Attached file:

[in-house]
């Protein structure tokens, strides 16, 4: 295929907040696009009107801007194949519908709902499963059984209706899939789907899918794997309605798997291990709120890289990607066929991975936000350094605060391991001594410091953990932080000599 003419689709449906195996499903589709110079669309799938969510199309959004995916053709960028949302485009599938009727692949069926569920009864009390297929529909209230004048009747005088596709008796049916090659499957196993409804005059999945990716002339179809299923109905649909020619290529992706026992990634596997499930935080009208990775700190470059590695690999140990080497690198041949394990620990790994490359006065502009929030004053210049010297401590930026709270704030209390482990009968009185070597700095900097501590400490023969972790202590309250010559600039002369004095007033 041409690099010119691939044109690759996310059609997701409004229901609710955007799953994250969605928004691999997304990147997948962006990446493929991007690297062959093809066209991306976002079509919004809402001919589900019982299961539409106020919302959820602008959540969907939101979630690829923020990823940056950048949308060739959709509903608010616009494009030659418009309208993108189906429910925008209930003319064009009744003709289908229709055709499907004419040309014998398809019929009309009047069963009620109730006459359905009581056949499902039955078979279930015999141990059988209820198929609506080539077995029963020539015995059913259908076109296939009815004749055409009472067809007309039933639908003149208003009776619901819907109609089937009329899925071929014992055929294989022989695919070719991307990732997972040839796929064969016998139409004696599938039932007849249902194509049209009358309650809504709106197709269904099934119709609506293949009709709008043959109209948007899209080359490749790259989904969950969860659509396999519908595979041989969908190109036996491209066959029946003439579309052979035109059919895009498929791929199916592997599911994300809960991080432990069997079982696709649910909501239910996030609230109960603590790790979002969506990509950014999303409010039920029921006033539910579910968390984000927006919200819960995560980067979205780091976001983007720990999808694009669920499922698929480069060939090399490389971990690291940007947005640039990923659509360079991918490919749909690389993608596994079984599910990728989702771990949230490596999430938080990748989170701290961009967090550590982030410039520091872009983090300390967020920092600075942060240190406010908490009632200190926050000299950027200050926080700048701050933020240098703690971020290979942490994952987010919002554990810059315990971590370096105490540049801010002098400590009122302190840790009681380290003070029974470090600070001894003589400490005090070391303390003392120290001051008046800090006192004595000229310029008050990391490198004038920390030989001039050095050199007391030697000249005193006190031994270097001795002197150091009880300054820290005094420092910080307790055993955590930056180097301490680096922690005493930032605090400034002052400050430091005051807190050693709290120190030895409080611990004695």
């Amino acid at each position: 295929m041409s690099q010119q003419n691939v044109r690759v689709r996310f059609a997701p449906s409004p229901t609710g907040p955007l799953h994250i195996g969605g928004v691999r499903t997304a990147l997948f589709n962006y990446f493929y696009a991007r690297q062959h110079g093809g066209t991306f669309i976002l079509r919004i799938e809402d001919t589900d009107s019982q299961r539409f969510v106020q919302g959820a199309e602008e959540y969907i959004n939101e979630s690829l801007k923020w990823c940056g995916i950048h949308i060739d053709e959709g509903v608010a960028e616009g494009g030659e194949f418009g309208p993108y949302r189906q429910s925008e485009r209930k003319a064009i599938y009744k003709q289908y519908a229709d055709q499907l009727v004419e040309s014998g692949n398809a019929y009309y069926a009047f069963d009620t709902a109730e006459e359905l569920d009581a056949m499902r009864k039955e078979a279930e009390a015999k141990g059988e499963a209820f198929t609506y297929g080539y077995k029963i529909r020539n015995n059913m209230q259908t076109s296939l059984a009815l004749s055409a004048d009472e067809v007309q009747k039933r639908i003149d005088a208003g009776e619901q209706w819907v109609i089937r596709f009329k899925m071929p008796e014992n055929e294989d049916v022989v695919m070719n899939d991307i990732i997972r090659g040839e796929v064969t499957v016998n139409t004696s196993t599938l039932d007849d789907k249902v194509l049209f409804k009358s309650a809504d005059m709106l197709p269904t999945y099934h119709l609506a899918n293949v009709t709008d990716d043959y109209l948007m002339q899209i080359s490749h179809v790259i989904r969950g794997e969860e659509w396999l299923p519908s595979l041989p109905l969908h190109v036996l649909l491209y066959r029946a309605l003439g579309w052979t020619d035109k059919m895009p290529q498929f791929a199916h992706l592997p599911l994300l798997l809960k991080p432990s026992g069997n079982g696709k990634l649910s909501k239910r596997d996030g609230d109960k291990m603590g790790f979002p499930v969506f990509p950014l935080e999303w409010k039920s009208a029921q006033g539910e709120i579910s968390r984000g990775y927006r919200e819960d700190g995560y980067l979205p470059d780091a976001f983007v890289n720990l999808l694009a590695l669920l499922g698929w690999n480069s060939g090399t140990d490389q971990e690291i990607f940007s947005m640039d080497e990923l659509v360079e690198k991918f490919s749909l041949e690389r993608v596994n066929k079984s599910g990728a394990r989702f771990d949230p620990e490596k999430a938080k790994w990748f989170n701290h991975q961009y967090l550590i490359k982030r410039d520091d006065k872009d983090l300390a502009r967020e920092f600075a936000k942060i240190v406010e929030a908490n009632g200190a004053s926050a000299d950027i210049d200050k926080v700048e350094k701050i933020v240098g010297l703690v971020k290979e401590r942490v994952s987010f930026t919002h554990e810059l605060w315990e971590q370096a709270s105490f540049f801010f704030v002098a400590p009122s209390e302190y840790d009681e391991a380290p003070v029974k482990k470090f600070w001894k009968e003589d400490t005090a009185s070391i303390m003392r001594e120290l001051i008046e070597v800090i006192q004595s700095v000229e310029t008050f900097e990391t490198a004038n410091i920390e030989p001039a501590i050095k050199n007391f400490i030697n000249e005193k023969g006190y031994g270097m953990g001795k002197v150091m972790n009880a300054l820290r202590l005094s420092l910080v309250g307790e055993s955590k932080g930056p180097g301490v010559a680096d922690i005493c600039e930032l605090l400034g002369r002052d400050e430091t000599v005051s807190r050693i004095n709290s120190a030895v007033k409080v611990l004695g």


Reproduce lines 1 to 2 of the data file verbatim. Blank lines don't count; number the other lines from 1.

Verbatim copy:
[in-house]
């Protein structure tokens, strides 16, 4: 295929907040696009009107801007194949519908709902499963059984209706899939789907899918794997309605798997291990709120890289990607066929991975936000350094605060391991001594410091953990932080000599 003419689709449906195996499903589709110079669309799938969510199309959004995916053709960028949302485009599938009727692949069926569920009864009390297929529909209230004048009747005088596709008796049916090659499957196993409804005059999945990716002339179809299923109905649909020619290529992706026992990634596997499930935080009208990775700190470059590695690999140990080497690198041949394990620990790994490359006065502009929030004053210049010297401590930026709270704030209390482990009968009185070597700095900097501590400490023969972790202590309250010559600039002369004095007033 041409690099010119691939044109690759996310059609997701409004229901609710955007799953994250969605928004691999997304990147997948962006990446493929991007690297062959093809066209991306976002079509919004809402001919589900019982299961539409106020919302959820602008959540969907939101979630690829923020990823940056950048949308060739959709509903608010616009494009030659418009309208993108189906429910925008209930003319064009009744003709289908229709055709499907004419040309014998398809019929009309009047069963009620109730006459359905009581056949499902039955078979279930015999141990059988209820198929609506080539077995029963020539015995059913259908076109296939009815004749055409009472067809007309039933639908003149208003009776619901819907109609089937009329899925071929014992055929294989022989695919070719991307990732997972040839796929064969016998139409004696599938039932007849249902194509049209009358309650809504709106197709269904099934119709609506293949009709709008043959109209948007899209080359490749790259989904969950969860659509396999519908595979041989969908190109036996491209066959029946003439579309052979035109059919895009498929791929199916592997599911994300809960991080432990069997079982696709649910909501239910996030609230109960603590790790979002969506990509950014999303409010039920029921006033539910579910968390984000927006919200819960995560980067979205780091976001983007720990999808694009669920499922698929480069060939090399490389971990690291940007947005640039990923659509360079991918490919749909690389993608596994079984599910990728989702771990949230490596999430938080990748989170701290961009967090550590982030410039520091872009983090300390967020920092600075942060240190406010908490009632200190926050000299950027200050926080700048701050933020240098703690971020290979942490994952987010919002554990810059315990971590370096105490540049801010002098400590009122302190840790009681380290003070029974470090600070001894003589400490005090070391303390003392120290001051008046800090006192004595000229310029008050990391490198004038920390030989001039050095050199007391030697000249005193006190031994270097001795002197150091009880300054820290005094420092910080307790055993955590930056180097301490680096922690005493930032605090400034002052400050430091005051807190050693709290120190030895409080611990004695």